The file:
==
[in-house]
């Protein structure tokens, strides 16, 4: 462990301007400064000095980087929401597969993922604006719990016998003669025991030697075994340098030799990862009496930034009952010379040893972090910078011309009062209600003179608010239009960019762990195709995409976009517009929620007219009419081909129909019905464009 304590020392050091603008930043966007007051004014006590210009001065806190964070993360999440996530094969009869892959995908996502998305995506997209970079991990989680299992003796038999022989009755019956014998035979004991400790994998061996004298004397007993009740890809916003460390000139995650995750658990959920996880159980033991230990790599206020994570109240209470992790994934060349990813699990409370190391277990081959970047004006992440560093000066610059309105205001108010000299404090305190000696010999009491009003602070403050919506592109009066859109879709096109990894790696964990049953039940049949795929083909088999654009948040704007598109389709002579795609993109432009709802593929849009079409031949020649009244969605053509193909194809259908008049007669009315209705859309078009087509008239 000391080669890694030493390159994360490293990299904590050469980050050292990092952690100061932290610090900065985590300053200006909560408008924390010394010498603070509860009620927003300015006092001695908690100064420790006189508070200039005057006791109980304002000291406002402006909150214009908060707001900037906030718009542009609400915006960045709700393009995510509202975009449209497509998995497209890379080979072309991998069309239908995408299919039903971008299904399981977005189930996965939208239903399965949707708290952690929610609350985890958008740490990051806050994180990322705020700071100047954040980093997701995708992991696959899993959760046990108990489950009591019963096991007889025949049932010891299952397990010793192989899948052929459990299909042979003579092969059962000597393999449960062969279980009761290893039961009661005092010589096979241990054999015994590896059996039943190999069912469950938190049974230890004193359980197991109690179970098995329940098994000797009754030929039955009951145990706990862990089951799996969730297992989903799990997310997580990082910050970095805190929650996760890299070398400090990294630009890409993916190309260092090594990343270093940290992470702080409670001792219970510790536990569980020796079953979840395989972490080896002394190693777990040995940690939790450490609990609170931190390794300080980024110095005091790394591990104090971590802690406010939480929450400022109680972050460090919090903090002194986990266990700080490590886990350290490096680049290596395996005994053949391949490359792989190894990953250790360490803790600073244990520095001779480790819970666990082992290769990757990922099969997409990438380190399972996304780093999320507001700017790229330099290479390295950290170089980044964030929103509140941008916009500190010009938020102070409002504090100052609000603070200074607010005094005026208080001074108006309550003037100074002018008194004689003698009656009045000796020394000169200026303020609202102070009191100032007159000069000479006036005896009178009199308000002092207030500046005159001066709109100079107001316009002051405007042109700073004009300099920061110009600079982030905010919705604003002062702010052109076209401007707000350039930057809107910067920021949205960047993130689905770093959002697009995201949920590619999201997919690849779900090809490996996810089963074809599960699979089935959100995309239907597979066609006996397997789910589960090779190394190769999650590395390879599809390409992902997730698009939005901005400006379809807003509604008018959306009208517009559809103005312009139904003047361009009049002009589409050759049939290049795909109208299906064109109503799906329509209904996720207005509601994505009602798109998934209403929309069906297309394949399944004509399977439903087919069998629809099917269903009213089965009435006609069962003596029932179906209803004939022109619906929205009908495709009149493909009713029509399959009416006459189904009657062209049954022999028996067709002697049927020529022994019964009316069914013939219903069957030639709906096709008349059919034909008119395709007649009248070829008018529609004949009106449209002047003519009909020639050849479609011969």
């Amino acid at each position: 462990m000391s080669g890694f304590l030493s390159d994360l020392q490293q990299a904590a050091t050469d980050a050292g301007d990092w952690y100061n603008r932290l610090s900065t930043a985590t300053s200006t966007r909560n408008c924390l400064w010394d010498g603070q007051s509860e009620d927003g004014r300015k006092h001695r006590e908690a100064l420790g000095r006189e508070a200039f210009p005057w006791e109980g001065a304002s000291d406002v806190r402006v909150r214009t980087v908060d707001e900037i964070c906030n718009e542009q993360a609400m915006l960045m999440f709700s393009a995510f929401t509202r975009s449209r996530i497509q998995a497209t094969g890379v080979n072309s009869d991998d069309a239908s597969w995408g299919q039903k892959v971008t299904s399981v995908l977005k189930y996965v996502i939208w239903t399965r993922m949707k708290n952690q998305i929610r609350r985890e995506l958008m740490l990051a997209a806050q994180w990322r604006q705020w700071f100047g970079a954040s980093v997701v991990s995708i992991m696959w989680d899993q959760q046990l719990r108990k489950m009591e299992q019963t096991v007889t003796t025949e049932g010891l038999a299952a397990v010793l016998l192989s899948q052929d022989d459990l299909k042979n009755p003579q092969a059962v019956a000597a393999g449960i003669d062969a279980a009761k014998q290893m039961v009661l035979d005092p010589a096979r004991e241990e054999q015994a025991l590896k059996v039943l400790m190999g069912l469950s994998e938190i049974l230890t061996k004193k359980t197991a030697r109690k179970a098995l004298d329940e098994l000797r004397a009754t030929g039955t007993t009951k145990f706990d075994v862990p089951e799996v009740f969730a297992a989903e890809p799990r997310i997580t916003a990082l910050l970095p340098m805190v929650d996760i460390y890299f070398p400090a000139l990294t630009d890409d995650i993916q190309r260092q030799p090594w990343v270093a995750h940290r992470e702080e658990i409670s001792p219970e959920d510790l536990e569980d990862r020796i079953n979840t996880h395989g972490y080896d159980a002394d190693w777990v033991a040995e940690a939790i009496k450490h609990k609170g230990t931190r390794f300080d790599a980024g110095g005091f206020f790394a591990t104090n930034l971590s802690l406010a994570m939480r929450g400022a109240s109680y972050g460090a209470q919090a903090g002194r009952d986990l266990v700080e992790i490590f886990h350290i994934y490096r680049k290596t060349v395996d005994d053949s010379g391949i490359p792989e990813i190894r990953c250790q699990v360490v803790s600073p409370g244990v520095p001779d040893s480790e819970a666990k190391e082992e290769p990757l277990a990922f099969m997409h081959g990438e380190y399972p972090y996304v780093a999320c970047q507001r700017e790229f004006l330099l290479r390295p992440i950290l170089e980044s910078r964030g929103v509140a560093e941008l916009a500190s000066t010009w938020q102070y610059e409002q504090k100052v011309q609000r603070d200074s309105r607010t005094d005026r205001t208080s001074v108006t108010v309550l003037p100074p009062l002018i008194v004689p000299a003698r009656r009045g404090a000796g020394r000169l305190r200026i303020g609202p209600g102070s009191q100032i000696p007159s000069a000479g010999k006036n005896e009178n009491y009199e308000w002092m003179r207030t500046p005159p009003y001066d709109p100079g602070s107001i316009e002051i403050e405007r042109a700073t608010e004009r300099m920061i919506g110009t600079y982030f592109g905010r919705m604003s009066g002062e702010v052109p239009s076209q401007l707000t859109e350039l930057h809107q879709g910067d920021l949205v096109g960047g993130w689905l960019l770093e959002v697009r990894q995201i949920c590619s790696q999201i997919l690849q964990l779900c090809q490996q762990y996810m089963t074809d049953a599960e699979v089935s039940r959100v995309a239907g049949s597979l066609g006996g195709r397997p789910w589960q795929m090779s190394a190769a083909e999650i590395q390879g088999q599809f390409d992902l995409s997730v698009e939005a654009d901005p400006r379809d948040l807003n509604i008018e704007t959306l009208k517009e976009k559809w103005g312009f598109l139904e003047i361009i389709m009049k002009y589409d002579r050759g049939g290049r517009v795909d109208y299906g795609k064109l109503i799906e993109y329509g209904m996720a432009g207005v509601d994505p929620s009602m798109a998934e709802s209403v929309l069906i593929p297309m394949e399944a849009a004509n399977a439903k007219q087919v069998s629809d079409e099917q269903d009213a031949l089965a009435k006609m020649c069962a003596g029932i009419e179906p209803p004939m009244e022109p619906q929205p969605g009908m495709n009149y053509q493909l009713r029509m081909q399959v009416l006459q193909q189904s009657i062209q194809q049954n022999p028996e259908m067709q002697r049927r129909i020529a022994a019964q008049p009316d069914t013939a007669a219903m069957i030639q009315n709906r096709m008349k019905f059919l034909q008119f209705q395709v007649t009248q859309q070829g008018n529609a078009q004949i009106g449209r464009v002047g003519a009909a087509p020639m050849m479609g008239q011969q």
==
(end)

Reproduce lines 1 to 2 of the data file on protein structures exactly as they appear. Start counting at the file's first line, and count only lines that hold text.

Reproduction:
[in-house]
């Protein structure tokens, strides 16, 4: 462990301007400064000095980087929401597969993922604006719990016998003669025991030697075994340098030799990862009496930034009952010379040893972090910078011309009062209600003179608010239009960019762990195709995409976009517009929620007219009419081909129909019905464009 304590020392050091603008930043966007007051004014006590210009001065806190964070993360999440996530094969009869892959995908996502998305995506997209970079991990989680299992003796038999022989009755019956014998035979004991400790994998061996004298004397007993009740890809916003460390000139995650995750658990959920996880159980033991230990790599206020994570109240209470992790994934060349990813699990409370190391277990081959970047004006992440560093000066610059309105205001108010000299404090305190000696010999009491009003602070403050919506592109009066859109879709096109990894790696964990049953039940049949795929083909088999654009948040704007598109389709002579795609993109432009709802593929849009079409031949020649009244969605053509193909194809259908008049007669009315209705859309078009087509008239 000391080669890694030493390159994360490293990299904590050469980050050292990092952690100061932290610090900065985590300053200006909560408008924390010394010498603070509860009620927003300015006092001695908690100064420790006189508070200039005057006791109980304002000291406002402006909150214009908060707001900037906030718009542009609400915006960045709700393009995510509202975009449209497509998995497209890379080979072309991998069309239908995408299919039903971008299904399981977005189930996965939208239903399965949707708290952690929610609350985890958008740490990051806050994180990322705020700071100047954040980093997701995708992991696959899993959760046990108990489950009591019963096991007889025949049932010891299952397990010793192989899948052929459990299909042979003579092969059962000597393999449960062969279980009761290893039961009661005092010589096979241990054999015994590896059996039943190999069912469950938190049974230890004193359980197991109690179970098995329940098994000797009754030929039955009951145990706990862990089951799996969730297992989903799990997310997580990082910050970095805190929650996760890299070398400090990294630009890409993916190309260092090594990343270093940290992470702080409670001792219970510790536990569980020796079953979840395989972490080896002394190693777990040995940690939790450490609990609170931190390794300080980024110095005091790394591990104090971590802690406010939480929450400022109680972050460090919090903090002194986990266990700080490590886990350290490096680049290596395996005994053949391949490359792989190894990953250790360490803790600073244990520095001779480790819970666990082992290769990757990922099969997409990438380190399972996304780093999320507001700017790229330099290479390295950290170089980044964030929103509140941008916009500190010009938020102070409002504090100052609000603070200074607010005094005026208080001074108006309550003037100074002018008194004689003698009656009045000796020394000169200026303020609202102070009191100032007159000069000479006036005896009178009199308000002092207030500046005159001066709109100079107001316009002051405007042109700073004009300099920061110009600079982030905010919705604003002062702010052109076209401007707000350039930057809107910067920021949205960047993130689905770093959002697009995201949920590619999201997919690849779900090809490996996810089963074809599960699979089935959100995309239907597979066609006996397997789910589960090779190394190769999650590395390879599809390409992902997730698009939005901005400006379809807003509604008018959306009208517009559809103005312009139904003047361009009049002009589409050759049939290049795909109208299906064109109503799906329509209904996720207005509601994505009602798109998934209403929309069906297309394949399944004509399977439903087919069998629809099917269903009213089965009435006609069962003596029932179906209803004939022109619906929205009908495709009149493909009713029509399959009416006459189904009657062209049954022999028996067709002697049927020529022994019964009316069914013939219903069957030639709906096709008349059919034909008119395709007649009248070829008018529609004949009106449209002047003519009909020639050849479609011969």